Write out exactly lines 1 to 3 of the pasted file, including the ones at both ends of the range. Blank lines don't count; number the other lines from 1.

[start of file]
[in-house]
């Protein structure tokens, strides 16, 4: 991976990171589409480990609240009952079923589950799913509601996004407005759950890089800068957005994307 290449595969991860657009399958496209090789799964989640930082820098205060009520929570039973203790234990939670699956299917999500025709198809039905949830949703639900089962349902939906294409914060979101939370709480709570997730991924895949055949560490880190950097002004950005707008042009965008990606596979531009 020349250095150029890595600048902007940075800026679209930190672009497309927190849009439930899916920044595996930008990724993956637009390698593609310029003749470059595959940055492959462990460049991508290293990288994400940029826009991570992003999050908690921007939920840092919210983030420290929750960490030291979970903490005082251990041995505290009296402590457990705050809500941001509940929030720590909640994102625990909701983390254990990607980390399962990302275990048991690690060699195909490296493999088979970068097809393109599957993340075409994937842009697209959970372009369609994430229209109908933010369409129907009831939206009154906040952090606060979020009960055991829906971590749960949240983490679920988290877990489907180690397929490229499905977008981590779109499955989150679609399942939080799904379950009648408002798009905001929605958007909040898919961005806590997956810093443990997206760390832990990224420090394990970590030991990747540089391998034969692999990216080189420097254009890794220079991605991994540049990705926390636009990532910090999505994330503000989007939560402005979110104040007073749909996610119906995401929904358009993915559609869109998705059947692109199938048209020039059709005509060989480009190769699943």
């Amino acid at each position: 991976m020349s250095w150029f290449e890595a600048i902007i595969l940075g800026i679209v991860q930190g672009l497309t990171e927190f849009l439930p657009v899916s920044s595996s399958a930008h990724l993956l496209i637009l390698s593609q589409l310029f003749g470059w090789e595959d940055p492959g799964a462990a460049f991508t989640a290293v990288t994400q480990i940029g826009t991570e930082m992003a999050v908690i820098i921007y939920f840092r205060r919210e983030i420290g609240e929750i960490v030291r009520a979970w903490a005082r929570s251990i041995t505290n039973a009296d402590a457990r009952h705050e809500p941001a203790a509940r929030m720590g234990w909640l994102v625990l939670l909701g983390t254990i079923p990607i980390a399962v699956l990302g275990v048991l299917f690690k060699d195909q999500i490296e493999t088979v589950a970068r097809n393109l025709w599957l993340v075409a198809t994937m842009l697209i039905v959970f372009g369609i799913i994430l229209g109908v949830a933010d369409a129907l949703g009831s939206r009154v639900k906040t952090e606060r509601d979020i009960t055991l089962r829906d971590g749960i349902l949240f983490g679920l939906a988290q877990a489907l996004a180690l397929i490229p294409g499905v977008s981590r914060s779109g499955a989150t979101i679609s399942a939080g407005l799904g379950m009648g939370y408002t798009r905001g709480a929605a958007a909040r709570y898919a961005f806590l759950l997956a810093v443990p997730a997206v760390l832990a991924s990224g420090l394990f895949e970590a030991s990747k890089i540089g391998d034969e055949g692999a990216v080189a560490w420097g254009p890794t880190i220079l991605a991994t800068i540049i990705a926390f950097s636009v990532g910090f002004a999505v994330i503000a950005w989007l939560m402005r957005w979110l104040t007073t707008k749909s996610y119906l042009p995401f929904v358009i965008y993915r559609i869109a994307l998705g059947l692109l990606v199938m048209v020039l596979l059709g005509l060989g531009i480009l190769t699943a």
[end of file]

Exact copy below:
[in-house]
């Protein structure tokens, strides 16, 4: 991976990171589409480990609240009952079923589950799913509601996004407005759950890089800068957005994307 290449595969991860657009399958496209090789799964989640930082820098205060009520929570039973203790234990939670699956299917999500025709198809039905949830949703639900089962349902939906294409914060979101939370709480709570997730991924895949055949560490880190950097002004950005707008042009965008990606596979531009 020349250095150029890595600048902007940075800026679209930190672009497309927190849009439930899916920044595996930008990724993956637009390698593609310029003749470059595959940055492959462990460049991508290293990288994400940029826009991570992003999050908690921007939920840092919210983030420290929750960490030291979970903490005082251990041995505290009296402590457990705050809500941001509940929030720590909640994102625990909701983390254990990607980390399962990302275990048991690690060699195909490296493999088979970068097809393109599957993340075409994937842009697209959970372009369609994430229209109908933010369409129907009831939206009154906040952090606060979020009960055991829906971590749960949240983490679920988290877990489907180690397929490229499905977008981590779109499955989150679609399942939080799904379950009648408002798009905001929605958007909040898919961005806590997956810093443990997206760390832990990224420090394990970590030991990747540089391998034969692999990216080189420097254009890794220079991605991994540049990705926390636009990532910090999505994330503000989007939560402005979110104040007073749909996610119906995401929904358009993915559609869109998705059947692109199938048209020039059709005509060989480009190769699943």
């Amino acid at each position: 991976m020349s250095w150029f290449e890595a600048i902007i595969l940075g800026i679209v991860q930190g672009l497309t990171e927190f849009l439930p657009v899916s920044s595996s399958a930008h990724l993956l496209i637009l390698s593609q589409l310029f003749g470059w090789e595959d940055p492959g799964a462990a460049f991508t989640a290293v990288t994400q480990i940029g826009t991570e930082m992003a999050v908690i820098i921007y939920f840092r205060r919210e983030i420290g609240e929750i960490v030291r009520a979970w903490a005082r929570s251990i041995t505290n039973a009296d402590a457990r009952h705050e809500p941001a203790a509940r929030m720590g234990w909640l994102v625990l939670l909701g983390t254990i079923p990607i980390a399962v699956l990302g275990v048991l299917f690690k060699d195909q999500i490296e493999t088979v589950a970068r097809n393109l025709w599957l993340v075409a198809t994937m842009l697209i039905v959970f372009g369609i799913i994430l229209g109908v949830a933010d369409a129907l949703g009831s939206r009154v639900k906040t952090e606060r509601d979020i009960t055991l089962r829906d971590g749960i349902l949240f983490g679920l939906a988290q877990a489907l996004a180690l397929i490229p294409g499905v977008s981590r914060s779109g499955a989150t979101i679609s399942a939080g407005l799904g379950m009648g939370y408002t798009r905001g709480a929605a958007a909040r709570y898919a961005f806590l759950l997956a810093v443990p997730a997206v760390l832990a991924s990224g420090l394990f895949e970590a030991s990747k890089i540089g391998d034969e055949g692999a990216v080189a560490w420097g254009p890794t880190i220079l991605a991994t800068i540049i990705a926390f950097s636009v990532g910090f002004a999505v994330i503000a950005w989007l939560m402005r957005w979110l104040t007073t707008k749909s996610y119906l042009p995401f929904v358009i965008y993915r559609i869109a994307l998705g059947l692109l990606v199938m048209v020039l596979l059709g005509l060989g531009i480009l190769t699943a």